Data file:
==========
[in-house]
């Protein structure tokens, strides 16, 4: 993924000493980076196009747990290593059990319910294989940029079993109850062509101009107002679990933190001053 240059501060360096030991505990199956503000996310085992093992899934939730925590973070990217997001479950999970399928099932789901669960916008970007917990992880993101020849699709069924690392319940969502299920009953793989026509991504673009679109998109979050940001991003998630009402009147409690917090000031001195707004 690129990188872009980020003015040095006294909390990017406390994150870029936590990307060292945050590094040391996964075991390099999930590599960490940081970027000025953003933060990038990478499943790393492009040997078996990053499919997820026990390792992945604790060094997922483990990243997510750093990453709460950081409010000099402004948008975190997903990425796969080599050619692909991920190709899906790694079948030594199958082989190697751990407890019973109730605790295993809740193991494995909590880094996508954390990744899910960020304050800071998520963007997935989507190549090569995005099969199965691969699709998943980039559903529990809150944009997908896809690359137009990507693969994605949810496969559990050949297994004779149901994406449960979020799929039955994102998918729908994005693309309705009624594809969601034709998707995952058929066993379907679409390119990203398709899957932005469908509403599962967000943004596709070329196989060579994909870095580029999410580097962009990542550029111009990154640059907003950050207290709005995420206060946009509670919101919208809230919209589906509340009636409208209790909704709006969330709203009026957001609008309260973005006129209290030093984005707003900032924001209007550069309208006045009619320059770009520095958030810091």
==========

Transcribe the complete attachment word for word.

[in-house]
């Protein structure tokens, strides 16, 4: 993924000493980076196009747990290593059990319910294989940029079993109850062509101009107002679990933190001053 240059501060360096030991505990199956503000996310085992093992899934939730925590973070990217997001479950999970399928099932789901669960916008970007917990992880993101020849699709069924690392319940969502299920009953793989026509991504673009679109998109979050940001991003998630009402009147409690917090000031001195707004 690129990188872009980020003015040095006294909390990017406390994150870029936590990307060292945050590094040391996964075991390099999930590599960490940081970027000025953003933060990038990478499943790393492009040997078996990053499919997820026990390792992945604790060094997922483990990243997510750093990453709460950081409010000099402004948008975190997903990425796969080599050619692909991920190709899906790694079948030594199958082989190697751990407890019973109730605790295993809740193991494995909590880094996508954390990744899910960020304050800071998520963007997935989507190549090569995005099969199965691969699709998943980039559903529990809150944009997908896809690359137009990507693969994605949810496969559990050949297994004779149901994406449960979020799929039955994102998918729908994005693309309705009624594809969601034709998707995952058929066993379907679409390119990203398709899957932005469908509403599962967000943004596709070329196989060579994909870095580029999410580097962009990542550029111009990154640059907003950050207290709005995420206060946009509670919101919208809230919209589906509340009636409208209790909704709006969330709203009026957001609008309260973005006129209290030093984005707003900032924001209007550069309208006045009619320059770009520095958030810091």